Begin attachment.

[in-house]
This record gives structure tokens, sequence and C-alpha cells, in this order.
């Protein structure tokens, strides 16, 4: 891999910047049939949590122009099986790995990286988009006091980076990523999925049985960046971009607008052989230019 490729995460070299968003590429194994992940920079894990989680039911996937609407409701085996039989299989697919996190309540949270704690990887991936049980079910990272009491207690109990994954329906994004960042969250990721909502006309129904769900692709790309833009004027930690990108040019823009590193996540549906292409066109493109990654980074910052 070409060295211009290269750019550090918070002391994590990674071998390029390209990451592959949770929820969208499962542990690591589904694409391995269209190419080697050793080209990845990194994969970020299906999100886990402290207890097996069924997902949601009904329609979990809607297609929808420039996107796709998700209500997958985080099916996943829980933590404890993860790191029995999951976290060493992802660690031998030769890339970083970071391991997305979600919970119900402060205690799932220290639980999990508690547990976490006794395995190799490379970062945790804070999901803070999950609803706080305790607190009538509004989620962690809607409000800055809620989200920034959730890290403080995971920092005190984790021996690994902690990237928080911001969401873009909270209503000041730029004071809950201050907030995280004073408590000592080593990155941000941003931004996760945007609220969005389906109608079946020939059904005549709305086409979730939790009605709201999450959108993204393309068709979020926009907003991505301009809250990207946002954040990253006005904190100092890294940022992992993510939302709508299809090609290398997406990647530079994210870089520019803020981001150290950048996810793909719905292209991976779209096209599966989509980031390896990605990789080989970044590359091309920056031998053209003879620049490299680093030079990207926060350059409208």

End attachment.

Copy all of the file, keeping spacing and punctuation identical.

[in-house]
This record gives structure tokens, sequence and C-alpha cells, in this order.
């Protein structure tokens, strides 16, 4: 891999910047049939949590122009099986790995990286988009006091980076990523999925049985960046971009607008052989230019 490729995460070299968003590429194994992940920079894990989680039911996937609407409701085996039989299989697919996190309540949270704690990887991936049980079910990272009491207690109990994954329906994004960042969250990721909502006309129904769900692709790309833009004027930690990108040019823009590193996540549906292409066109493109990654980074910052 070409060295211009290269750019550090918070002391994590990674071998390029390209990451592959949770929820969208499962542990690591589904694409391995269209190419080697050793080209990845990194994969970020299906999100886990402290207890097996069924997902949601009904329609979990809607297609929808420039996107796709998700209500997958985080099916996943829980933590404890993860790191029995999951976290060493992802660690031998030769890339970083970071391991997305979600919970119900402060205690799932220290639980999990508690547990976490006794395995190799490379970062945790804070999901803070999950609803706080305790607190009538509004989620962690809607409000800055809620989200920034959730890290403080995971920092005190984790021996690994902690990237928080911001969401873009909270209503000041730029004071809950201050907030995280004073408590000592080593990155941000941003931004996760945007609220969005389906109608079946020939059904005549709305086409979730939790009605709201999450959108993204393309068709979020926009907003991505301009809250990207946002954040990253006005904190100092890294940022992992993510939302709508299809090609290398997406990647530079994210870089520019803020981001150290950048996810793909719905292209991976779209096209599966989509980031390896990605990789080989970044590359091309920056031998053209003879620049490299680093030079990207926060350059409208």